By Mike Cratty | Follow me on Twitter @Mike_Cratty
Before I get started, this is in no way me campaigning for certain players to be traded. Rather, it’s an idea of what I think a home run offseason could look like for the Bruins. There’s a chance none of it pans out exactly this way, maybe some of it does. Dollar amounts could be different, trade packages could be different. It’s fun to take a hypothetical look at things. Shoutout to CapFriendly for their awesome Armchair-GM tool.
I used nearly every last dollar. If you’re wondering where Nick Ritchie is, he is in Providence to help the team get under the cap. Don Sweeney gets all of his priority RFA’s back, but doesn’t keep them all in this scenario.
When it comes to UFA’s, I think Joakim Nordstrom finds a market for himself and signs with a team that needs a bullet train that hits everything in sight, blocks six shots a game, and can improve their penalty kill. When it comes to Kevan Miller, I’m not sure what his future holds. So in this scenario, I didn’t re-sign him for that very reason.
Don’t freak out. Like I said, this isn’t me campaigning for certain players to be traded, but what I feel these trades could realistically look like. When it comes to Nikolaj Ehlers, I imagine Jets GM Kevin Cheveldayoff will want a talented left-winger to fill the void (Jake DeBrusk), and then some in return. Ehlers, to the surprise of many was ranked 12th on TSN’s trade bait list that came out on September 1.
Trading DeBrusk would hurt to see, but in this hypothetical scenario, it may have to happen. John Moore gives Winnipeg defensive depth they need, and allows the trade to work cap-wise for the Bruins. The future fourth-round pick is a sweetener. Acquiring Ehlers would give the Bruins a bonafide second-line scorer under team control at $6 million per year through 2025. Which is a big reason he would cost so much to acquire in a trade.
Trading first-round picks in back-to-back years might sound crazy for Sweeney to do, but if you want to make a big move like this, a first-round pick more likely than not has to be included. Ideally, the Bruins win a Stanley Cup with this veteran core still intact, and Sweeney may need to make a big move like this to help make that happen.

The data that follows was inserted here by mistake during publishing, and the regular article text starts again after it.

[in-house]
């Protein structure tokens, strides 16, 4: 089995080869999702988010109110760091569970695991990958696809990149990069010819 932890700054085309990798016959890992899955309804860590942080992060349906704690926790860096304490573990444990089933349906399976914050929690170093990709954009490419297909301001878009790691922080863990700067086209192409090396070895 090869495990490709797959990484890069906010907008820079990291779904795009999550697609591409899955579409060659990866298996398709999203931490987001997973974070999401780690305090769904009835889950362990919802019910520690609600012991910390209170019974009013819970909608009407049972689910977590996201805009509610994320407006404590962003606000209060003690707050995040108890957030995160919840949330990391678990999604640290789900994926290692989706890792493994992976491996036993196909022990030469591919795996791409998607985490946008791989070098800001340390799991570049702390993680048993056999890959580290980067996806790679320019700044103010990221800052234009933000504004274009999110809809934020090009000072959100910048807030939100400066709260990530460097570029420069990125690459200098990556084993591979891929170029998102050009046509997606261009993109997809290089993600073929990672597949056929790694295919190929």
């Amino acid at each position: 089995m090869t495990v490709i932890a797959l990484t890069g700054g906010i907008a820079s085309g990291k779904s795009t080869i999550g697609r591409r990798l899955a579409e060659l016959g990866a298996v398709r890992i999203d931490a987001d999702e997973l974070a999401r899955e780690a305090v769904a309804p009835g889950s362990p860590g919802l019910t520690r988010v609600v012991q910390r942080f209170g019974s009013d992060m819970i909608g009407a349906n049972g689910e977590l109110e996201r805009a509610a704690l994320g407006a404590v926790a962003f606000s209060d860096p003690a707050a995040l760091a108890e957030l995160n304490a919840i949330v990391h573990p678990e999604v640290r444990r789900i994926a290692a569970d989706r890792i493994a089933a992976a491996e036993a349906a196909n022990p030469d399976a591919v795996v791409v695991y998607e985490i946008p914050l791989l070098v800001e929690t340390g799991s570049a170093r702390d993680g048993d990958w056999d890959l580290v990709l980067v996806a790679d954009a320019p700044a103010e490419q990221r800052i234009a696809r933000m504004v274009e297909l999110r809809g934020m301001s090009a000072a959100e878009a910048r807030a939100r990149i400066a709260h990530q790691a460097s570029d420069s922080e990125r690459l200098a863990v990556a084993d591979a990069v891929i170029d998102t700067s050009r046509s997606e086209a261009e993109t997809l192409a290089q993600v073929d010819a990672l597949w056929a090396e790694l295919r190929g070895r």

Although in a much different scenario, look what shelling out big assets has done for the Tampa Bay Lightning. They are four wins away from reaching the Stanley Cup finals with a very deep, revamped roster – and without Steven Stamkos. Sometimes gambling can pay off.
The case for Josh Anderson is much different. After playing just 26 games last season due to injury, his trade value is hard to pinpoint. Given that he amassed 27 goals and 47 points in 82 games during the 2018-2019 season, I think it’s fair to assume he has some solid trade value despite his abridged 2019-2020 season. Like Ehlers, Anderson appeared on TSN’s trade bait list, ranked third.
Given his abridged season, as an RFA, I gave him a similar contract to his previous deal. When it comes to trade value, I felt as if two solid, young players like Karson Kuhlman and Jakub Zboril could be of interest to Blue Jackets GM Jarmo Kekalainen. Along with Anderson, the Bruins get a 2020 sixth-round pick in return as well. Anderson would then form a brutish fourth line to the right of Trent Frederic and Sean Kuraly – a physical, high-tempo trio that could make life hell for anyone in their path.
A revamped, balanced group of forwards with Par Lindholm and Chris Wagner on reserve duty, plus a sturdy, new-look top-six on defense that we are all familiar with. This team would put the Bruins in a great position to compete for and potentially win a Stanley Cup. Not only that, this team would be in a great position to succeed for years to come.